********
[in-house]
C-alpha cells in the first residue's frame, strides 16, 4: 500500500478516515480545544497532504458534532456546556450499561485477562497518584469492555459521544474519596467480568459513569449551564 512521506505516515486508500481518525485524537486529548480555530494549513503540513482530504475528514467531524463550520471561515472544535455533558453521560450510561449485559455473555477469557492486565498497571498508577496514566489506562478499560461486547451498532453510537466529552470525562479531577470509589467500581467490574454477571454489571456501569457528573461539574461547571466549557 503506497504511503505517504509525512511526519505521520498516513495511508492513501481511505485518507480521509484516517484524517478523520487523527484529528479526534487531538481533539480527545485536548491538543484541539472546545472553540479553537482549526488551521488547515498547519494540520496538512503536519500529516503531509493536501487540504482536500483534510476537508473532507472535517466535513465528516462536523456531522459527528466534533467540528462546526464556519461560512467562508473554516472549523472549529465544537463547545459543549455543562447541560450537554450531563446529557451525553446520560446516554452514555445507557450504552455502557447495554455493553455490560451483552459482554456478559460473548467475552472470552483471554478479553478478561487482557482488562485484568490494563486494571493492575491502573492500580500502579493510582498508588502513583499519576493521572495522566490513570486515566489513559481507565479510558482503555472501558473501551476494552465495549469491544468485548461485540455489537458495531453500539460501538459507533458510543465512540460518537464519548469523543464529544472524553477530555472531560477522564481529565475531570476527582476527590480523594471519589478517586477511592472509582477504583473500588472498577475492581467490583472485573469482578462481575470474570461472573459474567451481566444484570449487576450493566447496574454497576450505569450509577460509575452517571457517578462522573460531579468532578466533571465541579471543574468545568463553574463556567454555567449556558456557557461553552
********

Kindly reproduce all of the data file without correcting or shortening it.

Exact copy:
[in-house]
C-alpha cells in the first residue's frame, strides 16, 4: 500500500478516515480545544497532504458534532456546556450499561485477562497518584469492555459521544474519596467480568459513569449551564 512521506505516515486508500481518525485524537486529548480555530494549513503540513482530504475528514467531524463550520471561515472544535455533558453521560450510561449485559455473555477469557492486565498497571498508577496514566489506562478499560461486547451498532453510537466529552470525562479531577470509589467500581467490574454477571454489571456501569457528573461539574461547571466549557 503506497504511503505517504509525512511526519505521520498516513495511508492513501481511505485518507480521509484516517484524517478523520487523527484529528479526534487531538481533539480527545485536548491538543484541539472546545472553540479553537482549526488551521488547515498547519494540520496538512503536519500529516503531509493536501487540504482536500483534510476537508473532507472535517466535513465528516462536523456531522459527528466534533467540528462546526464556519461560512467562508473554516472549523472549529465544537463547545459543549455543562447541560450537554450531563446529557451525553446520560446516554452514555445507557450504552455502557447495554455493553455490560451483552459482554456478559460473548467475552472470552483471554478479553478478561487482557482488562485484568490494563486494571493492575491502573492500580500502579493510582498508588502513583499519576493521572495522566490513570486515566489513559481507565479510558482503555472501558473501551476494552465495549469491544468485548461485540455489537458495531453500539460501538459507533458510543465512540460518537464519548469523543464529544472524553477530555472531560477522564481529565475531570476527582476527590480523594471519589478517586477511592472509582477504583473500588472498577475492581467490583472485573469482578462481575470474570461472573459474567451481566444484570449487576450493566447496574454497576450505569450509577460509575452517571457517578462522573460531579468532578466533571465541579471543574468545568463553574463556567454555567449556558456557557461553552